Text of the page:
While hoarding usually presents when a person is still a child, it is a disorder that—like dementia—becomes more prevalent and severe with age. It is an illness that is very difficult to treat, and one that affects not only the hoarder, but everyone around them.

Sadly, like many other mental illnesses, hoarding is often very misunderstood and even maligned. People wrongly assume that hoarding is simply a matter of someone collecting too many things or being too lazy to keep their home tidy.

Aging-Quote-300x200Aging isn’t easy, but we all have to do it. Contrary to the myth our culture tries to sell us, there is no escaping the march of time and the changes it brings to our bodies, minds, and lives. And these days, understanding how to age well is increasingly important since our golden years stretch out for much longer than they used to. In the last hundred years or so, the average life expectancy has increased by almost thirty years.

The key, as it turns out, to being happy during the latter part of life is to discover and embrace the concept of positive aging.

This can be tricky, especially in a country like the United States, where getting older is something most people either ignore or fight. But science is proving that while aging may not be a bed of roses, there are lots of things we can do to make the process more enjoyable and ensure greater happiness and better health along the way.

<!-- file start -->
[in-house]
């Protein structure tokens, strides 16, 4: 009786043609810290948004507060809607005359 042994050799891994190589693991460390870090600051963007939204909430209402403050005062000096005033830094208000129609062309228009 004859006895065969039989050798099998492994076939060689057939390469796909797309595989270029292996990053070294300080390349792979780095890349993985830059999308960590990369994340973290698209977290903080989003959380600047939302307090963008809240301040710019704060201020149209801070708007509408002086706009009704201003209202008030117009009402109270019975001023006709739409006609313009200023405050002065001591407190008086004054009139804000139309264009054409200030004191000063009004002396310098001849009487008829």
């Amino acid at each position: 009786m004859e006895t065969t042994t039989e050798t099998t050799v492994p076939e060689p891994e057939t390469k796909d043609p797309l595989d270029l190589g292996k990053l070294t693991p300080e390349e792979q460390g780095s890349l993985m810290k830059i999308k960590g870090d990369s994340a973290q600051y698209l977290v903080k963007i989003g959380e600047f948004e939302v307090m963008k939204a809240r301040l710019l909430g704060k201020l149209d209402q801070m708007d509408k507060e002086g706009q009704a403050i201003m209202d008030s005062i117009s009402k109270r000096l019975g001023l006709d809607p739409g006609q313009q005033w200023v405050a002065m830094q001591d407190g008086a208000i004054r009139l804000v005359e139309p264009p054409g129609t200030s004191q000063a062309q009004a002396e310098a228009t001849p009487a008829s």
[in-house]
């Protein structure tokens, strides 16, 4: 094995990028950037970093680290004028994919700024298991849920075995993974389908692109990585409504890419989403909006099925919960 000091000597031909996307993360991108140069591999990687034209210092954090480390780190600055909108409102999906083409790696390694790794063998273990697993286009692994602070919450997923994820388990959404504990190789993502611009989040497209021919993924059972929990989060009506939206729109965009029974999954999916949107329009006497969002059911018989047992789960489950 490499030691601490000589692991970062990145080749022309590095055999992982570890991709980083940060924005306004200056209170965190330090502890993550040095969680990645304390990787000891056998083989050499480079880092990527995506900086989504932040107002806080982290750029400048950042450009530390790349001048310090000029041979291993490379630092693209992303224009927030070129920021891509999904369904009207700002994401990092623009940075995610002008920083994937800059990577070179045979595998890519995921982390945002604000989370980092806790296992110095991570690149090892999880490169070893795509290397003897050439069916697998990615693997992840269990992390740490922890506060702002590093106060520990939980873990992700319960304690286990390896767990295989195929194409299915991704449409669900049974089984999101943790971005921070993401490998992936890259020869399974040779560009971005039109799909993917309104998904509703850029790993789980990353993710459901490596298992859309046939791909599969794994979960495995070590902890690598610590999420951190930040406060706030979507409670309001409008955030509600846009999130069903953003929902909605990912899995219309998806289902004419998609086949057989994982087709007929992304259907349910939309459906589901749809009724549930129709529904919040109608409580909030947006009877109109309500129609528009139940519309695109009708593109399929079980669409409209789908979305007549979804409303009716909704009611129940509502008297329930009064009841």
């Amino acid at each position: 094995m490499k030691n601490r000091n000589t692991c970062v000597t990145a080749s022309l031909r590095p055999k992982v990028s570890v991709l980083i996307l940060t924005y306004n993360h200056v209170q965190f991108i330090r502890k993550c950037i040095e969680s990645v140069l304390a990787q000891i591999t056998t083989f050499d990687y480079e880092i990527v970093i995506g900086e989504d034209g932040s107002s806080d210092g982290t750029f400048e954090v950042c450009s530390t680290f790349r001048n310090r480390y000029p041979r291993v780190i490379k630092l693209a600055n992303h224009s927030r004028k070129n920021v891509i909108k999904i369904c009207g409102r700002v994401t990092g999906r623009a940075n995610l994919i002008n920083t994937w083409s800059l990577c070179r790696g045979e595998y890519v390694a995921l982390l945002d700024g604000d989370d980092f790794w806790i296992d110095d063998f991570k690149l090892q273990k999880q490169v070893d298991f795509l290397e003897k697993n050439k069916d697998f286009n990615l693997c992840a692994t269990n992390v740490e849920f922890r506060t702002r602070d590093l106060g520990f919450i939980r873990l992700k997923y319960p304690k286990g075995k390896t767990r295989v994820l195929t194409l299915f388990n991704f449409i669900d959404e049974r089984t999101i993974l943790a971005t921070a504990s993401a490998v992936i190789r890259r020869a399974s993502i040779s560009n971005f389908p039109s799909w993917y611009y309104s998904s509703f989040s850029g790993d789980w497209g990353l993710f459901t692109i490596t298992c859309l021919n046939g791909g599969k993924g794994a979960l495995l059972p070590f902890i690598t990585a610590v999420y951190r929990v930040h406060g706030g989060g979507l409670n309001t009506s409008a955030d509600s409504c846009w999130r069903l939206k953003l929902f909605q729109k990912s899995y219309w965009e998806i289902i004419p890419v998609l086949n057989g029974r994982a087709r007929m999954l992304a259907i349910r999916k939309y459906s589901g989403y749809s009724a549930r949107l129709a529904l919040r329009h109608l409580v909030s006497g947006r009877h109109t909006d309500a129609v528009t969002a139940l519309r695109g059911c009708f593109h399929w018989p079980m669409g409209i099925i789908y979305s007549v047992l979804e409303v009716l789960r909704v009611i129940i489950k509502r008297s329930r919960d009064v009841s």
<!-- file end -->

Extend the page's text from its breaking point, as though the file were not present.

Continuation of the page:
FamilyBored-264x300Once the holidays are behind us and winter proper has settled in, we will likely find ourselves with some extra time on our hands.

In years past, trips and getting together with friends and family helped to break up the long, dark season between New Year’s and springtime. But the travel and social restrictions that are necessary to keep us and our loved ones safe from COVID will make it necessary to find other ways to entertain ourselves.

In case you’ve already watched all of Netflix (or are just looking for something beyond the latest binge-worthy show), we’ve put together a starter list of fascinating lectures, talks, and podcasts.